Even though treatment is over, there are still many different sources of support. A GP can provide support and advice and can provide referrals to other health professionals if needed.
If you feel you would benefit from talking to a specialist or having some additional therapy, talk to your GP.
Some of the things that might help are listed below.
- Share your feelings. Talk to your partner or another family member or friend about how you are feeling.
- Support groups. Some women find it helpful to meet with other people in the same situation to share their experiences, concerns and fears; meetings can be face-to-face or held over the telephone or internet. Call the Cancer Council Helpline on 13 11 20 to be linked into cancer support groups in your area. Some states offer support groups that chat on the phone or via the Internet.
- Complementary therapies. Think about taking up an activity to help you relax and improve your wellbeing; for example, relaxation can help to control pain and muscle relaxation and imagery can help with anxiety.
- Counselling. Counselling with a trained health professional can help you clarify your feelings and help you deal with issues that may have been brought up by your diagnosis and treatment. Each Cancer Council has extensive lists of social workers, psychologists, or counsellors who are trained to provide support to people affected by cancer.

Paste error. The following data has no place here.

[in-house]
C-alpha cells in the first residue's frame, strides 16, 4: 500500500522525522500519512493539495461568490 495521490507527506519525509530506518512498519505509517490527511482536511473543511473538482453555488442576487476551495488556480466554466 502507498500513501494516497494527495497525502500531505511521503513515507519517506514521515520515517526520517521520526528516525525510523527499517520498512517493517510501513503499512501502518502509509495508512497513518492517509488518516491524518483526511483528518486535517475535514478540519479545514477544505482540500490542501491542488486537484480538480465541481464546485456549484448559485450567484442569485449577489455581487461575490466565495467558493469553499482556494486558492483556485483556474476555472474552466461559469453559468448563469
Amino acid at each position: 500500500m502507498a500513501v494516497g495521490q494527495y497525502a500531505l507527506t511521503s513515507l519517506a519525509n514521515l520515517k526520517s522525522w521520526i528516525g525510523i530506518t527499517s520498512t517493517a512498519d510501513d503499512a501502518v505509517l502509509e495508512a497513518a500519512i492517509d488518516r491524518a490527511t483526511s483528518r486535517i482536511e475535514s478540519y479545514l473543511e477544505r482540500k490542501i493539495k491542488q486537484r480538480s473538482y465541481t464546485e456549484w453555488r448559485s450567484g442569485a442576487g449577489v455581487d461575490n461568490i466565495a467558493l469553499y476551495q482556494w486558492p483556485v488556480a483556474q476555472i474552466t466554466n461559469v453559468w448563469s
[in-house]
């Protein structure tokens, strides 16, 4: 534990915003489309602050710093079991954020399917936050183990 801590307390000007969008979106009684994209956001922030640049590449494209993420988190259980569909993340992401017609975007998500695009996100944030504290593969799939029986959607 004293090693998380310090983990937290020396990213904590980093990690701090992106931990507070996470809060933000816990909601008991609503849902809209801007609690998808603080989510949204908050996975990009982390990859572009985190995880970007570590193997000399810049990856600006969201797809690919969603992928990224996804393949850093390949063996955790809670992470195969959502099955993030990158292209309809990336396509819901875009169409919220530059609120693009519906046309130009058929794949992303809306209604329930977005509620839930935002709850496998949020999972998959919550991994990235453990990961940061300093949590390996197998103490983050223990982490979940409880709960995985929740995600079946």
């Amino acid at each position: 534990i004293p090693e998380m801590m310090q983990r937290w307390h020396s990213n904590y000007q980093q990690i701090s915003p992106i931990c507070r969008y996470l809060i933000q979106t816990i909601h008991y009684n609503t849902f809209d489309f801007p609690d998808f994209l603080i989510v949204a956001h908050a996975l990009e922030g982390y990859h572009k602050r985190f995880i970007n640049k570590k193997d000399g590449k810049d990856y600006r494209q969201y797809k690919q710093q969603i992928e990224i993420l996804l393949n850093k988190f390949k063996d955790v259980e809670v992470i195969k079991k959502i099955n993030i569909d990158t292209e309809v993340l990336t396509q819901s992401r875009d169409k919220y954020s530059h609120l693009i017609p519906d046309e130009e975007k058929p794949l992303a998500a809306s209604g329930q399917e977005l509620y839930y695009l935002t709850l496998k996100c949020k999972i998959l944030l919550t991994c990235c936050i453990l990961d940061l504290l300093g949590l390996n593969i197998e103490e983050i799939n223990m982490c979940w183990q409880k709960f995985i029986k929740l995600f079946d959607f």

- Anti-depressants or anti-anxiety medication. Medication can help get you through difficult times. You will usually only need to take medication for a short period of time. Taking medication does not mean that you are ‘weak’ or ‘crazy’, it just means that you need extra support at a difficult time. Talk to your doctor about the benefits and side effects of medications that might be helpful for you.